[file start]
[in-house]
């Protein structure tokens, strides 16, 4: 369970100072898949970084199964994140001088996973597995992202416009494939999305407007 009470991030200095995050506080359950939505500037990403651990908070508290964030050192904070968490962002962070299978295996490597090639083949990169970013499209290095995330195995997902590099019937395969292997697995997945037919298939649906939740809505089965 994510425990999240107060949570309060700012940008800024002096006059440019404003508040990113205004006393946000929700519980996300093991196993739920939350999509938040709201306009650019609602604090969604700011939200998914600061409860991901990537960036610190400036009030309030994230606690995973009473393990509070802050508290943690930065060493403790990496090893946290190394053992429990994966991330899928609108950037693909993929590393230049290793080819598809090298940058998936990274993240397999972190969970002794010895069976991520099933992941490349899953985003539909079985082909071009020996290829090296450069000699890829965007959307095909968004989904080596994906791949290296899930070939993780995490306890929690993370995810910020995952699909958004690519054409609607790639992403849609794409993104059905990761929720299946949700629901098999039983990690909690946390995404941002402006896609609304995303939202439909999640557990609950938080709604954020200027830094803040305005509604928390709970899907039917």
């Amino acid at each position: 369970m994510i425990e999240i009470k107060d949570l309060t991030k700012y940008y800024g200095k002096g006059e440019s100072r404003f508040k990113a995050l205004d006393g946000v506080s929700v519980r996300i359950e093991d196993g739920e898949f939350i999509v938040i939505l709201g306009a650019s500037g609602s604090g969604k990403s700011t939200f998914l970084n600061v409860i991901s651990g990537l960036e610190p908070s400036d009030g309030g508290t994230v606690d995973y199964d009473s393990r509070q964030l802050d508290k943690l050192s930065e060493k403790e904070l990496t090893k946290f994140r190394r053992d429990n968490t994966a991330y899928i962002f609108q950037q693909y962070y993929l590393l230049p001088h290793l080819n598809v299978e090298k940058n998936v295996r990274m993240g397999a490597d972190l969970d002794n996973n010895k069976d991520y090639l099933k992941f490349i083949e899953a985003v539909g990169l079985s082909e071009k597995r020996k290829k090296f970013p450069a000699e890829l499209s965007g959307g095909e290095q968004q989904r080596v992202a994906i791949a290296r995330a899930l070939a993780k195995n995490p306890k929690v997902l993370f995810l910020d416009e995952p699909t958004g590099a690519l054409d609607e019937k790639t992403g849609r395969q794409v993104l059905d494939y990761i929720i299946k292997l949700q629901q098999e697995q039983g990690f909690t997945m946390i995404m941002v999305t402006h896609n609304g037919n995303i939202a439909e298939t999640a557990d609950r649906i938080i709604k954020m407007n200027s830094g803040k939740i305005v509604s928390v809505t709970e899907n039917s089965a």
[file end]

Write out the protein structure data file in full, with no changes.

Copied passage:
[in-house]
């Protein structure tokens, strides 16, 4: 369970100072898949970084199964994140001088996973597995992202416009494939999305407007 009470991030200095995050506080359950939505500037990403651990908070508290964030050192904070968490962002962070299978295996490597090639083949990169970013499209290095995330195995997902590099019937395969292997697995997945037919298939649906939740809505089965 994510425990999240107060949570309060700012940008800024002096006059440019404003508040990113205004006393946000929700519980996300093991196993739920939350999509938040709201306009650019609602604090969604700011939200998914600061409860991901990537960036610190400036009030309030994230606690995973009473393990509070802050508290943690930065060493403790990496090893946290190394053992429990994966991330899928609108950037693909993929590393230049290793080819598809090298940058998936990274993240397999972190969970002794010895069976991520099933992941490349899953985003539909079985082909071009020996290829090296450069000699890829965007959307095909968004989904080596994906791949290296899930070939993780995490306890929690993370995810910020995952699909958004690519054409609607790639992403849609794409993104059905990761929720299946949700629901098999039983990690909690946390995404941002402006896609609304995303939202439909999640557990609950938080709604954020200027830094803040305005509604928390709970899907039917």
């Amino acid at each position: 369970m994510i425990e999240i009470k107060d949570l309060t991030k700012y940008y800024g200095k002096g006059e440019s100072r404003f508040k990113a995050l205004d006393g946000v506080s929700v519980r996300i359950e093991d196993g739920e898949f939350i999509v938040i939505l709201g306009a650019s500037g609602s604090g969604k990403s700011t939200f998914l970084n600061v409860i991901s651990g990537l960036e610190p908070s400036d009030g309030g508290t994230v606690d995973y199964d009473s393990r509070q964030l802050d508290k943690l050192s930065e060493k403790e904070l990496t090893k946290f994140r190394r053992d429990n968490t994966a991330y899928i962002f609108q950037q693909y962070y993929l590393l230049p001088h290793l080819n598809v299978e090298k940058n998936v295996r990274m993240g397999a490597d972190l969970d002794n996973n010895k069976d991520y090639l099933k992941f490349i083949e899953a985003v539909g990169l079985s082909e071009k597995r020996k290829k090296f970013p450069a000699e890829l499209s965007g959307g095909e290095q968004q989904r080596v992202a994906i791949a290296r995330a899930l070939a993780k195995n995490p306890k929690v997902l993370f995810l910020d416009e995952p699909t958004g590099a690519l054409d609607e019937k790639t992403g849609r395969q794409v993104l059905d494939y990761i929720i299946k292997l949700q629901q098999e697995q039983g990690f909690t997945m946390i995404m941002v999305t402006h896609n609304g037919n995303i939202a439909e298939t999640a557990d609950r649906i938080i709604k954020m407007n200027s830094g803040k939740i305005v509604s928390v809505t709970e899907n039917s089965a």